molecular descriptors (single molecules) descriptors of molecular ensemble (mixtures, materials) reaction descriptors (reactions)

    Descriptor origin: calculated from the structure empirical (Hammet constants, lipophilicity chemical shifts in NMR, etc)

    Locality: local (atom charge) global (molecular weight, molecular volume, lipophilicity, etc)

    Dimensionality: 1D (number of methyl groups, molecular weight, etc) 2D (topological indices, fragmental descriptors) 3D (molecular volume, quantum chemical descriptors) 4D (based on a set of conformers)

    Calculation method: physico-chemical (lipophilicity, etc) topological (invariants of molecular graph, Randic index, Wiener index, etc) fragmental (fingerprints, etc) pharmacophore spatial (moment of inertia, etc) quantum-chemical (energy of HOMO/LUMO, etc) etc. R. Todeschini and V. Consonni Handbook of Molecular Descriptors, 2008

  • Step 4. Feature processing

    Feature transformations: linear and non-linear scaling

    Feature combinations: Feature selection:

    removal of correlated descriptors (important e.g. for linear regression models) removal of descriptors with missing values removal constant and near constant features removal of descriptors with low correlation with the target property step-wise feature selection evolutionary feature selection (genetic algorithm, etc)

    sd

    xxz ii

    n

    i

    i xxn

    nsd

    1

    2)(1

    ixi ez

    1

    1range (0; 1)

    jiij xxz

    2

    ii xz add quadratic term

  • Step 5. Model building

    Unsupervised clustering

    Supervised

    Regression Classification

    Multiple linear regression (MLR)

    Partial linear regression (PLS) Logistic regression

    Gaussian Process (GP) Naïve Bayes (NB)

    Decision trees (DT)

    Support vector machine (SVM)

    Neural nets (NN)

    Random forest (RF)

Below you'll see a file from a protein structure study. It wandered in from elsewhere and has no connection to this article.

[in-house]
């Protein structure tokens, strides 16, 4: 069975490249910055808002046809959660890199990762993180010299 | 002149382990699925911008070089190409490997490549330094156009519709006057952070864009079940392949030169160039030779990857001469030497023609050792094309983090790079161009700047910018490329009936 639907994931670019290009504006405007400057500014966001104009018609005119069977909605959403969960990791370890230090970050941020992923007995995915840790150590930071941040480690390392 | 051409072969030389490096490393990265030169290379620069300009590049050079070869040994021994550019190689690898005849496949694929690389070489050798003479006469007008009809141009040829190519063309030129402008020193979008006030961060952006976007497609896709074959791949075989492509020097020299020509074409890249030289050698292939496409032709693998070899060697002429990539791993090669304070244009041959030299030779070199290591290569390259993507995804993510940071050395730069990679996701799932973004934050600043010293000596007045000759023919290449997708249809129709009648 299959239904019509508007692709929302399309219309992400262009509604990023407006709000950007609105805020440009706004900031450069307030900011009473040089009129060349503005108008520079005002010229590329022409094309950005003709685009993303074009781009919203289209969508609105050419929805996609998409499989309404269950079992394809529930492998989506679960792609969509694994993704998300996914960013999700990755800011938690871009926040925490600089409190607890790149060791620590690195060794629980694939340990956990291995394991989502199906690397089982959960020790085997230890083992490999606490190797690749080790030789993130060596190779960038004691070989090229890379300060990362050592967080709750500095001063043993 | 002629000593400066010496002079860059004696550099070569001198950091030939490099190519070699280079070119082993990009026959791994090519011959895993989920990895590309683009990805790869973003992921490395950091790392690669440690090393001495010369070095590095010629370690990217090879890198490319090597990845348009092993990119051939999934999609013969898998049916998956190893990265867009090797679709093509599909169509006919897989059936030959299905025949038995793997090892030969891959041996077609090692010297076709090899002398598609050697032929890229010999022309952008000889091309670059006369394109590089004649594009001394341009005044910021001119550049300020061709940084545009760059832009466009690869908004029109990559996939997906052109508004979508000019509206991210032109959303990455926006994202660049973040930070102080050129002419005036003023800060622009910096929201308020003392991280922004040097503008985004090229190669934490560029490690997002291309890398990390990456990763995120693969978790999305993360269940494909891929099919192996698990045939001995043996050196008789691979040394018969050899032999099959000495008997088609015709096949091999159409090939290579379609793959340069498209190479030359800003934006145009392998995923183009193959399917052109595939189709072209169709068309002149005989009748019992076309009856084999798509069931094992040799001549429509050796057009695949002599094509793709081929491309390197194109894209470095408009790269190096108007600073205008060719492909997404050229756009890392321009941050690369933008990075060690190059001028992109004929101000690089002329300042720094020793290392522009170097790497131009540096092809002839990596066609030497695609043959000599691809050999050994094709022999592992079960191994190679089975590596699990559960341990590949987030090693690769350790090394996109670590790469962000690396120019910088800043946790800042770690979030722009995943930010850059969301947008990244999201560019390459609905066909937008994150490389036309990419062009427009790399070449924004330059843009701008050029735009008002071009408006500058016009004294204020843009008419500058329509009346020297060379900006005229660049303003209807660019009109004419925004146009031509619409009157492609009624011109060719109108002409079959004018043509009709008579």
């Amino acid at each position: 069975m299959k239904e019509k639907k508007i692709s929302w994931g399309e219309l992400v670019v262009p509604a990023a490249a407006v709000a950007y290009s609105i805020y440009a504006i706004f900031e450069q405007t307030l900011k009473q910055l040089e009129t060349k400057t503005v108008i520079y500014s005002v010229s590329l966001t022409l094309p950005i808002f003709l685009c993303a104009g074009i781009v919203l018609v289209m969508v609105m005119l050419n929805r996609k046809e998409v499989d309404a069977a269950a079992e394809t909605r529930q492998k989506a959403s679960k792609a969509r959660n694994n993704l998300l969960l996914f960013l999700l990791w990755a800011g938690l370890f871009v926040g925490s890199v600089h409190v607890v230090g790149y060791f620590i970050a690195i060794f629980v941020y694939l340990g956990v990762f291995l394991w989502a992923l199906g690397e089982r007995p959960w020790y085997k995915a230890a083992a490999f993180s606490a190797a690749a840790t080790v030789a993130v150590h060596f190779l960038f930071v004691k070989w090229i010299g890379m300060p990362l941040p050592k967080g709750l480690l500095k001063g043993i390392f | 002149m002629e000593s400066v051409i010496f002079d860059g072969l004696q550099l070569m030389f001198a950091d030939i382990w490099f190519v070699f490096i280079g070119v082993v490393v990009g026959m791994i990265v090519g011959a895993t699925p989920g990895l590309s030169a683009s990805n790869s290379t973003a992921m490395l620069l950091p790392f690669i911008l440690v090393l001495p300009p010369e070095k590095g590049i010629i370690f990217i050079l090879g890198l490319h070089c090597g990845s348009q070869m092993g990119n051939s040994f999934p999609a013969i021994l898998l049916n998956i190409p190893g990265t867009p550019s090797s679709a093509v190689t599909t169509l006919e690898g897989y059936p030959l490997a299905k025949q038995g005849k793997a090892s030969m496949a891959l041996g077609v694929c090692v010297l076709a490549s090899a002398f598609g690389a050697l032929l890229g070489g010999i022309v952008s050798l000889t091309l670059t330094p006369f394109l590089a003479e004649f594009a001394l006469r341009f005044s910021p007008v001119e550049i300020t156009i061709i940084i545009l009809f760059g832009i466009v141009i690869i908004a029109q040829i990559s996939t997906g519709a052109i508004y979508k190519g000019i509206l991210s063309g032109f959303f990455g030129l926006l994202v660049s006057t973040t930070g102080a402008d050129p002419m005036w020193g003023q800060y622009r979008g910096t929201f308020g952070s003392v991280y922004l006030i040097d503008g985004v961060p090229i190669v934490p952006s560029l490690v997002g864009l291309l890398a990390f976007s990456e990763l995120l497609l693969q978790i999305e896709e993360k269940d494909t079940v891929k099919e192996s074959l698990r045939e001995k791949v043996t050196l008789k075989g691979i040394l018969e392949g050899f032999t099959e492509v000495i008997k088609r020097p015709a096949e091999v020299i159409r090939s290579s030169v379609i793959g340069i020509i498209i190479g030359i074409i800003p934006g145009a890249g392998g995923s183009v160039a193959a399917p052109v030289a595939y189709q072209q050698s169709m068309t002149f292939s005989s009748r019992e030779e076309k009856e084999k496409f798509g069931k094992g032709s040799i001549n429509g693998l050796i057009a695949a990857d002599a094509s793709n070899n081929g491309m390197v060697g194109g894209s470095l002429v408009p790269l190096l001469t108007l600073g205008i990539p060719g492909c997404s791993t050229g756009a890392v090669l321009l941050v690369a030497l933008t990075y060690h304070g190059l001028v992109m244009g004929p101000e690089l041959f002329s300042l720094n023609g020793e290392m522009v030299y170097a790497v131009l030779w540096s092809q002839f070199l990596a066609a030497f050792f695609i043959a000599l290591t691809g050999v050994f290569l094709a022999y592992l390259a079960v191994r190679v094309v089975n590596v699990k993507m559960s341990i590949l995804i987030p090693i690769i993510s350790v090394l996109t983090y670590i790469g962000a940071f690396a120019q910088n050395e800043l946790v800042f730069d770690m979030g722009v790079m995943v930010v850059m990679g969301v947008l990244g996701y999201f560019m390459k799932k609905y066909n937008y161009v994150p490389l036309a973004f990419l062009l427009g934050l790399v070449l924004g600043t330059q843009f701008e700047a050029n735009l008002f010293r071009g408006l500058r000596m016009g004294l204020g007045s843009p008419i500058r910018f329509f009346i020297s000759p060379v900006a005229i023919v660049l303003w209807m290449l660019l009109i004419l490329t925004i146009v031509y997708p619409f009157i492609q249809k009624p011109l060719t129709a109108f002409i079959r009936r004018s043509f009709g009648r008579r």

k-Nearest neighbors (kNN)

  • Step 6. Validation

    Test set (usually 20-25% of the work set)

    1.2 1.3 1.7 2.0 2.2 2.8 3.1 3.2 3.2 3.6 4.7 5.7 5.8 6.4 7.2 8.1 9.0 9.1 9.2 working set

    random test set 1.2 1.3 1.7 2.0 2.2 2.8 3.1 3.2 3.2 3.6 4.7 5.7 5.8 6.4 7.2 8.1 9.0 9.1 9.2

    stratified test set

    1.2 1.3 1.7 2.0 2.2 2.8 3.1 3.2 3.2 3.6 4.7 5.7 5.8 6.4 7.2 8.1 9.0 9.1 9.2

    Cross-validation

    1.2 1.3 1.7 2.0 2.2 2.8 3.1 3.2 3.2 3.6 4.7 5.7 5.8 6.4 7.2 8.1 9.0 9.1 9.2 working set

    1.2 1.3 1.7 2.0 2.2 2.8 3.1 3.2 3.2 3.6 4.7 5.7 5.8 6.4 7.2 8.1 9.0 9.1 9.2

    1.2 1.3 1.7 2.0 2.2 2.8 3.1 3.2 3.2 3.6 4.7 5.7 5.8 6.4 7.2 8.1 9.0 9.1 9.2

    1.2 1.3 1.7 2.0 2.2 2.8 3.1 3.2 3.2 3.6 4.7 5.7 5.8 6.4 7.2 8.1 9.0 9.1 9.2

    fold 1

    fold 2

    fold 3

    predictions of different folds are combined to calculate the final predictive measure

  • Step 6. Measures of predictive ability of models

    Classification

    FPTN

    TNySpecificit

    FNTP

    TPySensitivit

    2

    ySensitivitySpecificitaccuracy Balanced

    baseline-1

    baseline -accuracy Kappa

    N

    TNTPaccuracy

    2N

    FP)FN)(TP(TPFN)FP)(TN(TNbaseline

    Confusion matrix

    Predicted

    positive class (1)

    negative class (0)

    observed

    positive class (1)

    true positive

    (TP)

    false negative

    (FN)

    negative class (0)

    false positive

    (FP)

    true negative

    (TN)

    ))()()(( FNTNFPTNFNTPFPTP

    FNFPTNTPMCC

    [-1; 1]

    [0; 1]

    [0; 1]

    [0; 1]

    [0; 1]

    [0; 1]

  • Step 6. Measures of predictive ability of models

    Regression

    i

    2

    obspredi,

    i

    2

    obsi,predi,2

    )y(y

    )y(y

    1Q

    1N

    )y(y

    RMSE i

    2

    obsi,predi,

    N

    1i

    obsi,predi, yyN

    1MAE

    Determination coefficient

    Root mean squared error

    Mean absolute error

  • Step 7. Applicability domain (AD) Extrapolation to very distant objects is dangerous